Hoboken, New Jersey, Man Charged with Using U.S. Mails to Promote Voter Bribery Scheme
NEWARK, N.J. – A Hoboken, New Jersey, man has been charged with promoting a voter bribery scheme by use of the U.S. mail, U.S. Attorney Craig Carpenito announced today.
William Rojas, 68, is charged by complaint with a violation of the federal Travel Act for causing the mails to be used in aid of voter bribery contrary to New Jersey state law. He is scheduled to have his initial appearance this afternoon before U.S. Magistrate Judge Cathy L. Waldor in Newark federal court.
According to documents filed in this case and statements made in court:
Under New Jersey law, registered voters are permitted to cast a ballot by mail rather than in person. To receive a mail-in ballot, voters must complete and submit to their county clerk’s office an Application for Vote by Mail Ballot (VBM Application). After the application is processed by the county clerk’s office, voters receive a mail-in ballot.
From September 2015 through November 2015, Rojas agreed to pay certain Hoboken voters $50 if those voters applied for and cast mail-in ballots for the November 2015 Hoboken municipal election. Rojas provided these voters with VBM Applications, told the voters that they would get paid $50 for casting mail-in ballots, and then delivered the completed VBM applications to the Hudson County Clerk’s office. After the mail-in ballots were delivered to the voters, Rojas went to the voters’ residences to collect the mail-in ballots and mailed the completed mail-in ballots to the Hudson County Clerk’s Office. After the election, Rojas delivered checks to these voters. Bank records show that voters living in Hoboken received $50 checks from an entity associated with the campaign that employed Rojas.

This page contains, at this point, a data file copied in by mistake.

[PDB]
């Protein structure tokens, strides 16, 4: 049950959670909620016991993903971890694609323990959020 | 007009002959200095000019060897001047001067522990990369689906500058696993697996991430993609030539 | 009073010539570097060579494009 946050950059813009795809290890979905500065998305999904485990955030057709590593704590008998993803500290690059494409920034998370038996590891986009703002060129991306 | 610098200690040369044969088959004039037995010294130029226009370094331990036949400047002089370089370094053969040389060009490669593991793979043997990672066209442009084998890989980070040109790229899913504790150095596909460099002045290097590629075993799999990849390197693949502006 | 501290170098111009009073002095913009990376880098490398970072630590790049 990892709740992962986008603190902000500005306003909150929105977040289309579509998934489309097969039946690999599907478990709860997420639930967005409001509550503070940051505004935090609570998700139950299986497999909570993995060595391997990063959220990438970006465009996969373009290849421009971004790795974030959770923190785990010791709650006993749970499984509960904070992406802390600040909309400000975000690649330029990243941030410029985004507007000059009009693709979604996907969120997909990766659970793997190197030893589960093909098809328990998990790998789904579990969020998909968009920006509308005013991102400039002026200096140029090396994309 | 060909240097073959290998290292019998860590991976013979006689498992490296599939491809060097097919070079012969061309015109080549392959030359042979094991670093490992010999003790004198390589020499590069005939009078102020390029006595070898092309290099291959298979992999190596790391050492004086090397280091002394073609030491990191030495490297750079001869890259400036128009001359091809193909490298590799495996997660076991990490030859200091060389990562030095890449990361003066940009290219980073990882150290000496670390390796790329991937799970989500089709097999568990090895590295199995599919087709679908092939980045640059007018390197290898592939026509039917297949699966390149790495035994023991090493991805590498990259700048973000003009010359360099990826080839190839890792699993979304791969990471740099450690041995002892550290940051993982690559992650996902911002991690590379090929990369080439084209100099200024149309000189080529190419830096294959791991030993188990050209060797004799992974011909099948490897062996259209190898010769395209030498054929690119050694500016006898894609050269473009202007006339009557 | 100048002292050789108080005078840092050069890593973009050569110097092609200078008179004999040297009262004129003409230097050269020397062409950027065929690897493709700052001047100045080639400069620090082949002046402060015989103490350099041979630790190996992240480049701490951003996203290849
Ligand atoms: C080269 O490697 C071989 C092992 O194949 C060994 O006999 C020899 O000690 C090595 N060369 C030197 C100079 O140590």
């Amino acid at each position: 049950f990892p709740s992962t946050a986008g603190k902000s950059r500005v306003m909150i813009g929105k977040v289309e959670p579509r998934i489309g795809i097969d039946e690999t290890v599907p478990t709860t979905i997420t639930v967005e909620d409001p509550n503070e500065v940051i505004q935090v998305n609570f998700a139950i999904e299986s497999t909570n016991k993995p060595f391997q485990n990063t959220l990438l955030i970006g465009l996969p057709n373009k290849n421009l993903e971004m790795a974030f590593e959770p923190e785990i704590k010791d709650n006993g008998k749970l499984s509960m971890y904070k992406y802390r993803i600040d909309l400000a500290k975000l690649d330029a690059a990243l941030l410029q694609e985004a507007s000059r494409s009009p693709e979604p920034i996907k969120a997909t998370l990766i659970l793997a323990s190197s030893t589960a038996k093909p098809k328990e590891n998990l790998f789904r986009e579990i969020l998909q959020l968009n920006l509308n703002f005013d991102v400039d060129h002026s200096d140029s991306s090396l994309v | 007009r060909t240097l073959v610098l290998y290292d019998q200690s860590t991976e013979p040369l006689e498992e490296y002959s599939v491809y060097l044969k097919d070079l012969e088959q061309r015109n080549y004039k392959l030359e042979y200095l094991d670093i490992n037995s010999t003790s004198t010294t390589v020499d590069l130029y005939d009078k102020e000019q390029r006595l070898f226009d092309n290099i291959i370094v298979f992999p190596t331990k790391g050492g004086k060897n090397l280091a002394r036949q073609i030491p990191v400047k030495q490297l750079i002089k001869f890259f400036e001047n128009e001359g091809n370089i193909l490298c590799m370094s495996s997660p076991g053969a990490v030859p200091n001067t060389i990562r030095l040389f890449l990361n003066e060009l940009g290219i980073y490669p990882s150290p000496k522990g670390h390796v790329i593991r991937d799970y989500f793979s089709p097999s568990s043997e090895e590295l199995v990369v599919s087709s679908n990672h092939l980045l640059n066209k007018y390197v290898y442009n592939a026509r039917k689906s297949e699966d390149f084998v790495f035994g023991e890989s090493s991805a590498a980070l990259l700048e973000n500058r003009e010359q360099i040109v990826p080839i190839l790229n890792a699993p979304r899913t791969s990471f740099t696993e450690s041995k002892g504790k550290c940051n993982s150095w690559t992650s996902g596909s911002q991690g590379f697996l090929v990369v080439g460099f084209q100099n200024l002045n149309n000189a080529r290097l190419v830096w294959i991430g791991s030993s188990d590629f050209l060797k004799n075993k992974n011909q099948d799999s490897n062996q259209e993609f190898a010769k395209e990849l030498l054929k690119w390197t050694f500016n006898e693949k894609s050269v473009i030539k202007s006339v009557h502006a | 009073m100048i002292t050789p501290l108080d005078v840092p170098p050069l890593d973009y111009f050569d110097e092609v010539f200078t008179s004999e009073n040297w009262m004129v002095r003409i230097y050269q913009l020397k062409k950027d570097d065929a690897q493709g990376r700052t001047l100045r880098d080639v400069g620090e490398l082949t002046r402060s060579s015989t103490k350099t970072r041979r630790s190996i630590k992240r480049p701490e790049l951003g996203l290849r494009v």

Rojas faces a maximum penalty of five years in prison and a $250,000 fine.
U.S. Attorney Craig Carpenito credited special agents of the FBI, under the direction of Special Agent in Charge Gregory W. Ehrie in Newark, and special agents of the U.S. Department of Housing and Urban Development, Office of the Inspector General, under the direction of Special Agent in Charge Christina Scaringi, with the investigation leading to the charge.
The government is represented by Assistant U.S. Attorney Sean Farrell of the U.S. Attorney’s Office’s Special Prosecutions Division and Assistant U.S. Attorney Rahul Agarwal, Deputy Chief of the Criminal Division.
The charge and allegations in the complaint are merely accusations, and the defendant is presumed innocent unless and until proven guilty.